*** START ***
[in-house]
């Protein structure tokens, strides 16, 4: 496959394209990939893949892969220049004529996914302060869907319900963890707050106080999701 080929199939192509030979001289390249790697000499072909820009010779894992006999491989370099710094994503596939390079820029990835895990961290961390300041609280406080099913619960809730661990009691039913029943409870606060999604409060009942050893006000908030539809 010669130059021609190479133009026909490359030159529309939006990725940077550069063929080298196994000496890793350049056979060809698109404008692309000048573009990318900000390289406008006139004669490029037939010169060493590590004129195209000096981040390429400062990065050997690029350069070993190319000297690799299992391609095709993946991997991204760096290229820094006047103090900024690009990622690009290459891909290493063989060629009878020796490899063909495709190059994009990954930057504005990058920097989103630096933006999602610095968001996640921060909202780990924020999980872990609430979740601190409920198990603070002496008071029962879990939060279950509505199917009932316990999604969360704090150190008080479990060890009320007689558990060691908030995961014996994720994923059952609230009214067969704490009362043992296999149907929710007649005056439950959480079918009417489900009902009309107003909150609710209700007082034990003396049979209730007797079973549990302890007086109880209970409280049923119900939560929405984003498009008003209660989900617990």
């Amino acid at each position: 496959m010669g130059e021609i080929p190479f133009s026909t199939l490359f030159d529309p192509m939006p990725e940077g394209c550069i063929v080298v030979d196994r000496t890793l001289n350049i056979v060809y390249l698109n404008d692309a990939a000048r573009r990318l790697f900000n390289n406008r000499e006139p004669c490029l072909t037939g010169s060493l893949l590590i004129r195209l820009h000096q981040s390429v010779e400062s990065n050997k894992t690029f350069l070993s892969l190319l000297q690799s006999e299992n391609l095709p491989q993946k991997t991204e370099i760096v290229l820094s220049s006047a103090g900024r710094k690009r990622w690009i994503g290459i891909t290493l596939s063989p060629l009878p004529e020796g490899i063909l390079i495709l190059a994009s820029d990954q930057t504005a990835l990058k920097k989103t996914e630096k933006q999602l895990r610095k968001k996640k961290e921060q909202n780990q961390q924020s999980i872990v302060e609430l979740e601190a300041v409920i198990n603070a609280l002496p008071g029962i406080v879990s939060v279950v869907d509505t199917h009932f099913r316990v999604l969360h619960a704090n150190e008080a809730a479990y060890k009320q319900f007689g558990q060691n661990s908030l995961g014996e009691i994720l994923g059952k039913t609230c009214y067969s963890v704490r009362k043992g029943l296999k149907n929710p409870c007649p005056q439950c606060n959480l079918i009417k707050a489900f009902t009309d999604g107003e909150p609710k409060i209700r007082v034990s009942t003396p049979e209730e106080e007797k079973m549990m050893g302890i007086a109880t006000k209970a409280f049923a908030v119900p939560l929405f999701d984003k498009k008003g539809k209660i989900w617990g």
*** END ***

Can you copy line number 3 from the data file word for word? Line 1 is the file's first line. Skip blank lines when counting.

């Amino acid at each position: 496959m010669g130059e021609i080929p190479f133009s026909t199939l490359f030159d529309p192509m939006p990725e940077g394209c550069i063929v080298v030979d196994r000496t890793l001289n350049i056979v060809y390249l698109n404008d692309a990939a000048r573009r990318l790697f900000n390289n406008r000499e006139p004669c490029l072909t037939g010169s060493l893949l590590i004129r195209l820009h000096q981040s390429v010779e400062s990065n050997k894992t690029f350069l070993s892969l190319l000297q690799s006999e299992n391609l095709p491989q993946k991997t991204e370099i760096v290229l820094s220049s006047a103090g900024r710094k690009r990622w690009i994503g290459i891909t290493l596939s063989p060629l009878p004529e020796g490899i063909l390079i495709l190059a994009s820029d990954q930057t504005a990835l990058k920097k989103t996914e630096k933006q999602l895990r610095k968001k996640k961290e921060q909202n780990q961390q924020s999980i872990v302060e609430l979740e601190a300041v409920i198990n603070a609280l002496p008071g029962i406080v879990s939060v279950v869907d509505t199917h009932f099913r316990v999604l969360h619960a704090n150190e008080a809730a479990y060890k009320q319900f007689g558990q060691n661990s908030l995961g014996e009691i994720l994923g059952k039913t609230c009214y067969s963890v704490r009362k043992g029943l296999k149907n929710p409870c007649p005056q439950c606060n959480l079918i009417k707050a489900f009902t009309d999604g107003e909150p609710k409060i209700r007082v034990s009942t003396p049979e209730e106080e007797k079973m549990m050893g302890i007086a109880t006000k209970a409280f049923a908030v119900p939560l929405f999701d984003k498009k008003g539809k209660i989900w617990g």